You may have heard that the probate process in Hamilton can be a real hassle. There are many steps that must be taken in the probate process. This means probate can take months or even years to complete.
You may think that you must put your assets in a trust in order for your heirs to receive their inheritance without having to go through probate. Still, are there other ways to bypass probate? One option you may not have considered is designating certain assets as transfer-on-death assets.
Is a trust right for you?
Before we get into the reasons some people do not want a trust, it is important to emphasize that there is a multitude of types of trusts and many people find them to be an essential part of their estate plan. Trusts are generally useful and can be a beneficial addition to an estate plan, but they are not for everyone.
One reason you might want to specifically avoid an irrevocable trust is because you give up control of your assets. Your assets are permanently handed over to the trust and a third-party trustee now manages them instead of you. There are times when an irrevocable trust is the right estate planning vehicle for some, but this loss of control is not for everyone.
Trusts can be complex, and they are absolutely not a do-it-yourself endeavor. Of course, any part of your estate plan should be handled by a professional, but this is especially true of trusts. Some people, however, want their estate plan to be simple instead of complex.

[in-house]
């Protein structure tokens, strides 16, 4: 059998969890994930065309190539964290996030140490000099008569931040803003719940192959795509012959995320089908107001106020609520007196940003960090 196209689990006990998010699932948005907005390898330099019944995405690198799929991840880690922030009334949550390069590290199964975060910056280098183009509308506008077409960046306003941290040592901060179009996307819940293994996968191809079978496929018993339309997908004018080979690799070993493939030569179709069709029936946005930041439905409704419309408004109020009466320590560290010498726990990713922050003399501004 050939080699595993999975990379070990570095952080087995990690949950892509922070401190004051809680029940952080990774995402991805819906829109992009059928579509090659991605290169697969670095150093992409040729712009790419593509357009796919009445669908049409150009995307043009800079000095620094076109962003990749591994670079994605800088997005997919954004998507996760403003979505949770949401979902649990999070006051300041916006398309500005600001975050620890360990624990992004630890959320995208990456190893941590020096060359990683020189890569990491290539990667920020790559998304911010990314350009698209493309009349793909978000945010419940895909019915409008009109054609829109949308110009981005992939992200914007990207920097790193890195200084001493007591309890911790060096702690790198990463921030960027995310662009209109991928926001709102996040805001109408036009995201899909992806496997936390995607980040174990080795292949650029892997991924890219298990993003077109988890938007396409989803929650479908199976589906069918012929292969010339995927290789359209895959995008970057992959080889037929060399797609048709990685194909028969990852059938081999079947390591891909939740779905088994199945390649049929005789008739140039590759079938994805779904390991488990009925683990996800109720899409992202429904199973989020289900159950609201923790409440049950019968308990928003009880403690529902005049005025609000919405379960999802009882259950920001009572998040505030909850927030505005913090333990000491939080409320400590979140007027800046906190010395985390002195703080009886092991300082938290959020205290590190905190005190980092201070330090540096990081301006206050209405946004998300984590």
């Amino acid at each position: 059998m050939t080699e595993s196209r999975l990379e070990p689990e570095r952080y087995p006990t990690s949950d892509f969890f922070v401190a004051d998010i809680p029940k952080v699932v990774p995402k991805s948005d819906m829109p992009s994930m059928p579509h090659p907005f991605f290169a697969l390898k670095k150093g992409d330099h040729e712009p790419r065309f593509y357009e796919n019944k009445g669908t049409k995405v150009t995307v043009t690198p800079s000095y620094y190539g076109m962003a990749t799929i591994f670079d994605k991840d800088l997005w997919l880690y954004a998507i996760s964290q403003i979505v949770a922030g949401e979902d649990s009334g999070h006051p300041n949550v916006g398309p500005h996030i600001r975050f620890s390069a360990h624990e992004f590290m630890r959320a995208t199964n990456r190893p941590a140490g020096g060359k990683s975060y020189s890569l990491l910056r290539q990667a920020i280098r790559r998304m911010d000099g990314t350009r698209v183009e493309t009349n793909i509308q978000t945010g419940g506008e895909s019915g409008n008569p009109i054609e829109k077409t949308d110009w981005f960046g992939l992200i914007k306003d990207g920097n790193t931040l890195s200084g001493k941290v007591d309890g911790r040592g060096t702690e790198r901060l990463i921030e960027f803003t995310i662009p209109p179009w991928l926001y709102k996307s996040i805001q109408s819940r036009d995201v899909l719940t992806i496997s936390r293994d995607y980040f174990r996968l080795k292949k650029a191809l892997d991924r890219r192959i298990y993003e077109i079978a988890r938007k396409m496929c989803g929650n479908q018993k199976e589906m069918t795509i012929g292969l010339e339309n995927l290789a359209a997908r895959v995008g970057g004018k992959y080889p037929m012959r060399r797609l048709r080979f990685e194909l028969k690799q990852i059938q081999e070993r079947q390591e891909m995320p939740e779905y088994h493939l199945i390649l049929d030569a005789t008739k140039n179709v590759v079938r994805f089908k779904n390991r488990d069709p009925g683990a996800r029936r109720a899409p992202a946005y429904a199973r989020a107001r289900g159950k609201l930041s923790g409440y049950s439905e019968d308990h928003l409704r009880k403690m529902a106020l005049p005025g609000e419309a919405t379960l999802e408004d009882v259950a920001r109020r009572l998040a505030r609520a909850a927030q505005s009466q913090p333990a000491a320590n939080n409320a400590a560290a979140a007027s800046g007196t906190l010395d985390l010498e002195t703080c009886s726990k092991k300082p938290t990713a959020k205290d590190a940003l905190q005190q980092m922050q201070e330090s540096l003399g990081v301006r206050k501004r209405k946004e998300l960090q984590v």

If you want to avoid executing a trust, you may want to learn more about transfer-on-death assets.
Financial accounts can be designated as a transfer-on-death account. You will select a beneficiary to this account. Then when you pass away, the funds in the account go directly to the beneficiary without having to go through probate.
Real estate that you own with someone else can also be designated as a transfer-on-death asset if the real estate is titled as “joint and survivorship.”
If your real estate is titled as “joint and survivorship” and you have also designated it as a transfer-on-death asset with a named beneficiary, when you die, the real estate first goes to the surviving owner. When the surviving owner dies, the real estate then passes on to the designated beneficiary without having to go through probate.
The transfer-on-death designation affidavit
In Ohio, if you want to designate an asset as a transfer-on-death asset, you must execute a transfer-on-death designation affidavit. This affidavit serves as proof of your intention to pass the asset onto the beneficiary.
Transfer-on-death designations can be modified or revoked during your lifetime. But if you do so, you must execute and record a new transfer-on-death designation affidavit.
Trusts and transfer-on-death assets are good estate planning tools
There are a variety of ways to bypass probate. Trusts bypass probate as do transfer-on-death assets. Often, people find one or both of these tools to be an important part of their estate plan.